More than 350 African elephants may have died from a new virus
According to the British”Sun” report on July 13, more than 350 Africa elephants bodies have been found in Botswana, Africa since May Now, scientists have initially determined that a new type of”elephant virus” is the”hands behind the scenes” of this disaster.
Dr. Neil McCan, director of the National Park Rescue Center, is concerned about human infection:”It is very important to rule out the possibility of this virus escaping into humans.”
Okavango Delta and other parts of the northern part of the country have more than 350 heads of different ages The sex of African elephants died. The region did not experience drought. Poaching and anthrax were the first to be excluded by experts.
Locals reported that they saw elephants walking in circles before they died, indicating that their nervous system has been damaged by pathogens or poisons.
In addition to Dr. McCann, many experts are worried This pathogen-whose name is currently unknown-may spread to humans.
“This is a natural ecological disaster, but it may also cause a public health crisis. The entire environment needs to be sampled, including vegetation, water and soil.”
Dr. McCann revealed part The elephant corpses were sent to Zimbabwe as samples, with a view to further understanding their causes of death.
According to reports, the first group of elephants died abnormally In May, 169 elephants died in a swampy wildlife habitat for a short time. By mid-June, the number of deaths doubled, with 70%of elephants dying around water holes.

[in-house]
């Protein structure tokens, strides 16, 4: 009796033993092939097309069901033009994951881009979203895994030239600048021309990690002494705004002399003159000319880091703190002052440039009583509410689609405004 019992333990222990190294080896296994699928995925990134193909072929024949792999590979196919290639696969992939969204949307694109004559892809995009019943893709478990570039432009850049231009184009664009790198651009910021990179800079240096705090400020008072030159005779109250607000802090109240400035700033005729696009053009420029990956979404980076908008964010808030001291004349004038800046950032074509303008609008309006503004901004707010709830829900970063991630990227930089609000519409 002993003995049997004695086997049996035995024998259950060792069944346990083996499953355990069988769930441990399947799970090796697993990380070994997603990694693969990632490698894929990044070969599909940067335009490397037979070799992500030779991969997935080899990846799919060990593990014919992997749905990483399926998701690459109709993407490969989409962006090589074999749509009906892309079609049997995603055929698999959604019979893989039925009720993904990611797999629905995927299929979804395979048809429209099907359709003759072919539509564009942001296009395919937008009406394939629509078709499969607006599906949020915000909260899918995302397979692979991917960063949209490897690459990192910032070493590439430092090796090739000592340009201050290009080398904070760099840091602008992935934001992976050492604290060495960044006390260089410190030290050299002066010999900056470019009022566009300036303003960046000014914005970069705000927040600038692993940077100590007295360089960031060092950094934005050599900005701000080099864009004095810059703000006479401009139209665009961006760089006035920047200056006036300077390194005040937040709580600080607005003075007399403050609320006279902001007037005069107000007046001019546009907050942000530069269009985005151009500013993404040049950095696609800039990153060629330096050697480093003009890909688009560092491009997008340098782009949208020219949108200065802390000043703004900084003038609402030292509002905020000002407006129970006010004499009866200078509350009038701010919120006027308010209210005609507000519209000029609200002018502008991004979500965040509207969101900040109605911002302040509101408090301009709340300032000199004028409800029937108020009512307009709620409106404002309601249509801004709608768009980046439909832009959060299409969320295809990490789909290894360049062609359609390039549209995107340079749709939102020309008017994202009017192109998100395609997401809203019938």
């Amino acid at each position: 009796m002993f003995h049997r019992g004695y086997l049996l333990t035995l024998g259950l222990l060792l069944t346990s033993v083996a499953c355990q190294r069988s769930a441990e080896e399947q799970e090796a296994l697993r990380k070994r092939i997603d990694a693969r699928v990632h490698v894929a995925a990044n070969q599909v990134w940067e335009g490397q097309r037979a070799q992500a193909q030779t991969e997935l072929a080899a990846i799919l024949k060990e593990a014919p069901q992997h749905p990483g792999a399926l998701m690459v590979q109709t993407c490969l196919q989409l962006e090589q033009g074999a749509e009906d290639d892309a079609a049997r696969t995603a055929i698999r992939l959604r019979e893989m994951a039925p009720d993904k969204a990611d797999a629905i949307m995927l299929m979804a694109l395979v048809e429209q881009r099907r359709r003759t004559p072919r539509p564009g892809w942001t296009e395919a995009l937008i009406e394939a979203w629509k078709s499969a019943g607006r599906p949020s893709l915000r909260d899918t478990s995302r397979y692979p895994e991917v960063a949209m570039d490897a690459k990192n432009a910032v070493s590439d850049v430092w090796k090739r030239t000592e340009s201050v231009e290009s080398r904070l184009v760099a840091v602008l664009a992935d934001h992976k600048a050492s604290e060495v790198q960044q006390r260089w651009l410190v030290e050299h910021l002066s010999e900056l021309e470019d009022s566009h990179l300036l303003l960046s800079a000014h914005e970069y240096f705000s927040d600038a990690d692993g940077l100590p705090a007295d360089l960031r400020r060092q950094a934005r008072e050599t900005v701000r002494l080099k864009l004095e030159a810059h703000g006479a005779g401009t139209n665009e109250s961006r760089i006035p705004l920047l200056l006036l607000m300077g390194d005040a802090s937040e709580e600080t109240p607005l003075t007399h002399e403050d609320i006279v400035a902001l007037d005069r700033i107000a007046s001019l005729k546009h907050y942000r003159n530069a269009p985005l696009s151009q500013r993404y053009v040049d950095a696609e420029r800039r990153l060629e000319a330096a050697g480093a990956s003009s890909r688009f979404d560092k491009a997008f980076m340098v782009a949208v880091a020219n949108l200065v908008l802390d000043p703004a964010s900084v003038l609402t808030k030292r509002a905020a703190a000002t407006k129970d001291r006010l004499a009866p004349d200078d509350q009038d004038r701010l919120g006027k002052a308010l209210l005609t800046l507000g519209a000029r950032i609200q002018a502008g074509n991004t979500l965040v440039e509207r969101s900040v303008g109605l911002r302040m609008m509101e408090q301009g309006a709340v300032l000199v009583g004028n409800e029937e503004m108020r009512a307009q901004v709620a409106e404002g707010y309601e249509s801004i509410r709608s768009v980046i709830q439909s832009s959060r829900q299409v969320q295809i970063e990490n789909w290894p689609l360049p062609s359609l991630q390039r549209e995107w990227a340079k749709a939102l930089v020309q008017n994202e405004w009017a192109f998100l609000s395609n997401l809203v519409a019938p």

Dr. Cyril Tauro, Director of the Wildlife Management Department, said:”We realize that elephants are dying one after another, and there are no vultures on their bodies. The locals believe that deaths are caused by reasons other than natural phenomena.”
Due to poaching, the number of African elephants is gradually decreasing, But the number of elephants in Botswana is increasing.
This South African country has one-third of the elephants on the African continent. Due to proper management, the number has grown to 80,000 to 130,000. There are about 15,000 elephants living in the Okavango Delta, and tourists attracted by wildlife contribute 12%of the country’s GDP.
Since many farmers regard the herd as an enemy of crops, Poaching in Botswana is still prevalent.
President Mokvezi Masisi lifted the five-year large hunting ban imposed by the former president in May 2019. However, due to the outbreak of the new coronavirus, Botswana has not started the hunting season this year.